RCN picket line, UCLH RCN picket line, UCLH. Photo: Shabbir Lakha

As RCN members return to the picket lines, Cici Washburn speaks to a striking nurse about the crisis in the NHS and the impact of the strikes

How has the experience of striking affected you and your colleagues?

It has been empowering to find out we can affect things even to a certain extent. It’s been a wake-up call. This government cannot ignore us.

We have exposed how the government has no commitment to giving us a pay increase or to helping to save the NHS. They’ve had to call an emergency Downing Street summit – it’s window dressing, of course, but I don’t think it would have happened without us kickstarting with strikes last year.

The experience of being on the picket lines is transforming people.  I’ve seen so many colleagues who previously didn’t feel they had a voice at all now completely changed and have a sense of the power we hold. The lowest paid, the NHS cleaners, the BAME colleagues I’ve spoken to, usually those lacking in confidence, all feel galvanised. They have a sense of their power now. People feel strengthened through collective action and feel they have a voice and are being heard.

The workers motivated by the strikes need to keep going. These are the people we are fighting for. I met a cleaner, we were talking about nurses having come from the Caribbean to work in the NHS, its making these alliances with ordinary people from across the board which will be change-making.

It’s an old socialist adage that you learn more in a day’s striking than in years of college education. It’s really true.

The Tories are failing to dodge the NHS crisis. Our side needs to keep generalising. How can strikers help with this, particularly with anti-privatisation arguments?

It is crystal clear that the Tories’ words are empty. They are fully intent on betraying the NHS, they promise nothing specific, nothing to address the huge issues affecting the NHS and causing the crisis we are in, and nothing to address defunding or privatisation. The public are victims of this: we have seen this in December and early January with horrific stories of how people are not getting the care they need. Protests and rallies will be a crucial first step in bringing together striking staff and all of us as people to fight for the NHS. We need to do this, there is no other way.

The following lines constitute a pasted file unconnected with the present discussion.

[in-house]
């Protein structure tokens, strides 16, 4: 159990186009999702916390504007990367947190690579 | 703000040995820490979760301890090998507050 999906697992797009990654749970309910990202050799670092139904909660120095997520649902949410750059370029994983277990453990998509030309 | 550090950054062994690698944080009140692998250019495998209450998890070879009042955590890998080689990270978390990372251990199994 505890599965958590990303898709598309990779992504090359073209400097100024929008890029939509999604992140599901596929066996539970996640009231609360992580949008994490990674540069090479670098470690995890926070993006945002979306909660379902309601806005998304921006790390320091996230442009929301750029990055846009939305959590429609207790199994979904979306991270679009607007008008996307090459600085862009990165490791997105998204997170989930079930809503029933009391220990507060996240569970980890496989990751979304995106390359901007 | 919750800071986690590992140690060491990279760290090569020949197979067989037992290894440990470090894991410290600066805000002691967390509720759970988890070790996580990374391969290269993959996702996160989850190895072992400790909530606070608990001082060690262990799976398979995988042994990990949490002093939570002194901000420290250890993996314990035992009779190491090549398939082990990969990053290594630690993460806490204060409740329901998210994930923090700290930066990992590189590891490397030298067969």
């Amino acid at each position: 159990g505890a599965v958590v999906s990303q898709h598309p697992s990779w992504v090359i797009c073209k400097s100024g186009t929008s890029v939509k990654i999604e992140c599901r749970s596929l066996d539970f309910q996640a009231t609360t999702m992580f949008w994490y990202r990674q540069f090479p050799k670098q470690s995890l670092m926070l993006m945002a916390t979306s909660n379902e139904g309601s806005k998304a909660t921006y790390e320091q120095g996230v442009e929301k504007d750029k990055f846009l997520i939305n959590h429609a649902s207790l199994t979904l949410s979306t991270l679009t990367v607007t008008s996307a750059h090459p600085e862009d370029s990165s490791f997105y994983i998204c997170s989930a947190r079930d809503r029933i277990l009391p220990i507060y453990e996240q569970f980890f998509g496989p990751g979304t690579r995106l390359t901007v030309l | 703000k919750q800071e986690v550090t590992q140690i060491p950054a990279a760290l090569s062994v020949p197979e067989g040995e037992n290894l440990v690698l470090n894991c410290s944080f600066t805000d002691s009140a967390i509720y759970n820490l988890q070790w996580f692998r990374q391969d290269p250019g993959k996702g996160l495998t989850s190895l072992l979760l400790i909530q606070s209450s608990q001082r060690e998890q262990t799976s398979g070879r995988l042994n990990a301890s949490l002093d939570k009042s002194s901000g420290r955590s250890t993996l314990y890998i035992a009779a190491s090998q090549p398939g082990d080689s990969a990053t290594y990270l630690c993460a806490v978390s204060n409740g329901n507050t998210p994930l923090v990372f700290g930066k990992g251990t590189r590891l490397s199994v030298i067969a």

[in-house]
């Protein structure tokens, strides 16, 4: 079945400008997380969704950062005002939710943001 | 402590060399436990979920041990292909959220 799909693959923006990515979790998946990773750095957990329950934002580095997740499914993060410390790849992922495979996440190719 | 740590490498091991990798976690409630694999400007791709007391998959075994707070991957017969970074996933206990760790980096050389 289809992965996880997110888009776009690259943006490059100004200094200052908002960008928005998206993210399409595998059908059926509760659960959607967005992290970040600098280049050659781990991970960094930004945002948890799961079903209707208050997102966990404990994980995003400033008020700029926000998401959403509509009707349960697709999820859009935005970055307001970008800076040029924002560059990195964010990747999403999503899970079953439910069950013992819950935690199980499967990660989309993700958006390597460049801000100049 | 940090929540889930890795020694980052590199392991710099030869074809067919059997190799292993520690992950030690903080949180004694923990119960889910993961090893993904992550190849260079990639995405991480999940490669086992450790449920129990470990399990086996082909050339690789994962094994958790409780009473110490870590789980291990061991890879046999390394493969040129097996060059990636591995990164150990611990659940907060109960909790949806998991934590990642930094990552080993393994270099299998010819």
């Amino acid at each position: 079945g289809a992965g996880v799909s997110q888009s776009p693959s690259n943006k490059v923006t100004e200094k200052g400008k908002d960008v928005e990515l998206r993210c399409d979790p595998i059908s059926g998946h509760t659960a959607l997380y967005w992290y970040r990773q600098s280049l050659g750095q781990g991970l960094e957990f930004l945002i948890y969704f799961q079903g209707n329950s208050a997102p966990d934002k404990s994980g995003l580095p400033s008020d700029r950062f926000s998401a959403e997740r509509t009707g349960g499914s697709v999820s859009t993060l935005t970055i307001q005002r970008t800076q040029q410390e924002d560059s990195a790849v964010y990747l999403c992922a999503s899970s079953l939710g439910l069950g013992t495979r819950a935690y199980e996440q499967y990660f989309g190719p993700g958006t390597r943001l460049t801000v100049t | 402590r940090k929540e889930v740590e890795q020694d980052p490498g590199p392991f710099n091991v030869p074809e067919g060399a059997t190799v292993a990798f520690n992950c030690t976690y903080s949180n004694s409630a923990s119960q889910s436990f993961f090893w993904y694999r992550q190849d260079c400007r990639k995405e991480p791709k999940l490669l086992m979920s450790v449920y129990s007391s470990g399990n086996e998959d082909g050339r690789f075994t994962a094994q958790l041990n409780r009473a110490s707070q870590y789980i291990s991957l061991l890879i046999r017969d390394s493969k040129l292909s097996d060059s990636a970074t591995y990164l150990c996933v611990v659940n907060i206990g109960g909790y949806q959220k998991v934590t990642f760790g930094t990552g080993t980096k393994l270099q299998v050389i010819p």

Some public-sector workers are struggling with the 50% threshold. What would you say to them?

It’s a battle, there’s no disguising that. A lot of union leaders have considered it insurmountable for years. What I would say is that once you’ve crossed it, your members will be fighting fit. The best thing we can do with that Tory hurdle is to turn it on its head and use it as a benchmark for militancy. Don’t forget that many of the unions that routinely cross it now, didn’t in the first instance.

The upcoming anti-strike legislation is a battle that we need to be fighting, alongside all the other issues. We need to make sure we are fighting the government on this and we need to fight it all concurrently. It is critical that we don’t ignore this. The Tories are mobilising to restrict our right to strike, we need to mobilise across the board and fight them.

We deserve pay justice as citizens and pay is a huge factor. But so much needs to be done to fight for the NHS and its staff, there is a huge job ahead to sort this out.

The movement is crying out for a series of national protests and rallies, and I know there are some in the pipeline.

Do you have a message for Counterfire readers?

Struggle is never incremental. It’s always two steps forward, one step back. We can’t let setbacks defeat us. Every worker today knows what a union is, even if they’re not a member yet. That wasn’t the case a few years ago. The most militant and energised sections of the movement need to unite with students and everyone who uses the services we provide.

We cannot let the people think the Labour Party is our class’s only voice. Keep fighting, stick together and make sure 2023 is a year for the history books.

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